Veterans

March 27, 2013

Air Force Memorial launches new Website

The Air Force Association recently announced the launch of the new Air Force Memorial website: www.airforcememorial.org.

The website has undergone a total redesign to better provide people with information about visiting the memorial, hosting an event, accessing its heritage archives, leaving a tribute for a friend or a family member, and much more.

“We encourage local residents and tourists to utilize the new Website when planning your next visit to the Washington, D.C., area,” said an AFA spokesperson. “The memorial was dedicated in 2006 and since its opening more than 1.3 million have come to pay reverence to the more than 54,000 airmen who have died in combat while serving in the Air Force and its predecessor organizations.”

“The Air Force Memorial staff is thrilled the share its new Website with the American public and our AFA family,” said Barbara Taylor, managing director, Air Force Memorial. “We aimed to visually capture the splendor and majesty of this great Memorial. Our goal was for all Airmen to experience the Memorial through photography, presentations, and historical timelines all of which are presented on the new website.”

The memorial is free and open to the public every day of the year except Christmas Day. Hours are 8 a.m.-11 p.m., April 1-Sept. 30; and 8 a.m.-9 p.m., Oct. 1-March31.

For more information please call or e-mail the Air Force Memorial Office at (703) 979-0674 or afmf@airforcememorial.org. Directions to the Air Force Memorial may be found online at www.airforcememorial.org/Visit.

The United States Air Force Memorial, staffed and supported by the Air Force Association, honors the service and sacrifices of the men and women of the United States Air Force and its predecessor organizations, including the Aeronautical Division, U.S. Signal Corps; the Aviation Section, U.S. Signal Corps; the Division of Military Aeronautics, Secretary of War; the Army Air Service; the U.S. Army Air Corps; and the U.S. Army Air Forces. More than 54,000 airmen have died in combat while serving in the Air Force and these historical service arms of the military.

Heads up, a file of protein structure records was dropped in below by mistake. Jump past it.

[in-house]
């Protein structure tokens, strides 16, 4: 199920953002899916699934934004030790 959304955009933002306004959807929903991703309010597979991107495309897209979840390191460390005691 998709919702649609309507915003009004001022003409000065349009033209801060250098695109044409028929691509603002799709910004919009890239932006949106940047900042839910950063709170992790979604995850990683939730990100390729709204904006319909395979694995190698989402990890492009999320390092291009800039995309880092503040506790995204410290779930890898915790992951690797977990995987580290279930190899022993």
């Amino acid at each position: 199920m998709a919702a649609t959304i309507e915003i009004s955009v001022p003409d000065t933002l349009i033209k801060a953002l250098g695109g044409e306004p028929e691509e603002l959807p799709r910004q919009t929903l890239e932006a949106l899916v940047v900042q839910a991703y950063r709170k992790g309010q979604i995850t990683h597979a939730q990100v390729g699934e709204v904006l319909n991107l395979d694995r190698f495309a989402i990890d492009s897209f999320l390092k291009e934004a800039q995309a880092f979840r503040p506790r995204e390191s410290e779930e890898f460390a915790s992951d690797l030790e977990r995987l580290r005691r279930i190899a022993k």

All of this week's top headlines to your email every Friday.


 
 

 

Headlines July 28, 2014

News: U.S. has lost track of weapons given to Afghanistan - The United States supplied almost three quarter of a million weapons to Afghanistan’s army and police since 2004, but the military cannot track where many of those arms have gone, a new report found. Bill to improve VA has $17 billion price tag - A bipartisan...
 
 

News Briefs July 28, 2014

Marines seek authorization for dolphin deaths The Marine Corps is asking for a five-year authorization from the National Marine Fisheries Service for incidental deaths of bottlenose dolphins during training exercises at a bombing and target range. The Sun Journal of New Bern, N.C., reports that Connie Barclay of the National Oceanic and Atmospheric Administration says...
 
 
Army photograph by David Vergun

Senior leaders explain Army’s drawdown plan

Army photograph by David Vergun No commander is happy when notified that a soldier from his or her command has been identified for early separation. But commanders personally notify those Soldiers and ensure participation in th...
 

 

Northrop Grumman awarded mission support services contract

The U.S. Army awarded Northrop Grumman a cost-plus-fixed-fee contract, with a potential value of $205 million, to continue providing mission logistics services in support of combat brigades training at the National Training Center in Fort Irwin, Calif. The contract covers one base year and two one-year options. Support will include the full range of mission...
 
 
Lockheed Martin photograph by Beth Groom

F-35 Rollout Marks U.S.-Australia Partnership Milestone

Lockheed Martin photograph by Beth Groom Royal Australian Air Force Air Marshal Geoff Brown delivers his remarks at the roll out ceremony for Australia’s first F-35. The official rollout of the first two F-35 Lightning II...
 
 
NASA/JPL-Caltech image

NASA’s Mars spacecraft maneuvers to prepare for close comet flyby

NASA/JPL-Caltech image This graphic depicts the orbit of comet C/2013 A1 Siding Spring as it swings around the sun in 2014. On Oct. 19, the comet will have a very close pass at Mars. Its nucleus will miss Mars by about 82,000 m...
 




0 Comments


Be the first to comment!


Leave a Reply

Your email address will not be published. Required fields are marked *

You may use these HTML tags and attributes: <a href="" title=""> <abbr title=""> <acronym title=""> <b> <blockquote cite=""> <cite> <code> <del datetime=""> <em> <i> <q cite=""> <strike> <strong>